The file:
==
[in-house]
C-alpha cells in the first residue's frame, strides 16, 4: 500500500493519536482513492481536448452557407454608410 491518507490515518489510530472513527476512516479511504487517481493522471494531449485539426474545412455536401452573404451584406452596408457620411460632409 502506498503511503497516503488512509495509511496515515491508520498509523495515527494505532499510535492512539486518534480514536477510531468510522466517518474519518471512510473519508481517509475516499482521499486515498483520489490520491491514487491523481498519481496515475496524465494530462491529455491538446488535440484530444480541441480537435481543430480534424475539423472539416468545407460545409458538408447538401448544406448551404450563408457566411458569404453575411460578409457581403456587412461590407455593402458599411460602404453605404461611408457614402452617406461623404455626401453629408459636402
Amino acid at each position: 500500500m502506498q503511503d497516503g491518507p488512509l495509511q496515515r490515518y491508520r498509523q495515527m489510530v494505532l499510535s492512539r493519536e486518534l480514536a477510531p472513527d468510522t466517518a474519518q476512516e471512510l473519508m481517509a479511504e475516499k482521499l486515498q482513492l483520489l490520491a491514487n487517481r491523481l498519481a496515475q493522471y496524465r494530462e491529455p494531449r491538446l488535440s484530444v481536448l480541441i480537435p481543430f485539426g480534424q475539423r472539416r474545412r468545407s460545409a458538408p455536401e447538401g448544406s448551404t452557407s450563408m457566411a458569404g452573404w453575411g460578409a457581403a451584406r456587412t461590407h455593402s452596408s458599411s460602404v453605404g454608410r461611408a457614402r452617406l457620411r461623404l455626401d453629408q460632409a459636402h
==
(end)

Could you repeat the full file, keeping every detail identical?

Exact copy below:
[in-house]
C-alpha cells in the first residue's frame, strides 16, 4: 500500500493519536482513492481536448452557407454608410 491518507490515518489510530472513527476512516479511504487517481493522471494531449485539426474545412455536401452573404451584406452596408457620411460632409 502506498503511503497516503488512509495509511496515515491508520498509523495515527494505532499510535492512539486518534480514536477510531468510522466517518474519518471512510473519508481517509475516499482521499486515498483520489490520491491514487491523481498519481496515475496524465494530462491529455491538446488535440484530444480541441480537435481543430480534424475539423472539416468545407460545409458538408447538401448544406448551404450563408457566411458569404453575411460578409457581403456587412461590407455593402458599411460602404453605404461611408457614402452617406461623404455626401453629408459636402
Amino acid at each position: 500500500m502506498q503511503d497516503g491518507p488512509l495509511q496515515r490515518y491508520r498509523q495515527m489510530v494505532l499510535s492512539r493519536e486518534l480514536a477510531p472513527d468510522t466517518a474519518q476512516e471512510l473519508m481517509a479511504e475516499k482521499l486515498q482513492l483520489l490520491a491514487n487517481r491523481l498519481a496515475q493522471y496524465r494530462e491529455p494531449r491538446l488535440s484530444v481536448l480541441i480537435p481543430f485539426g480534424q475539423r472539416r474545412r468545407s460545409a458538408p455536401e447538401g448544406s448551404t452557407s450563408m457566411a458569404g452573404w453575411g460578409a457581403a451584406r456587412t461590407h455593402s452596408s458599411s460602404v453605404g454608410r461611408a457614402r452617406l457620411r461623404l455626401d453629408q460632409a459636402h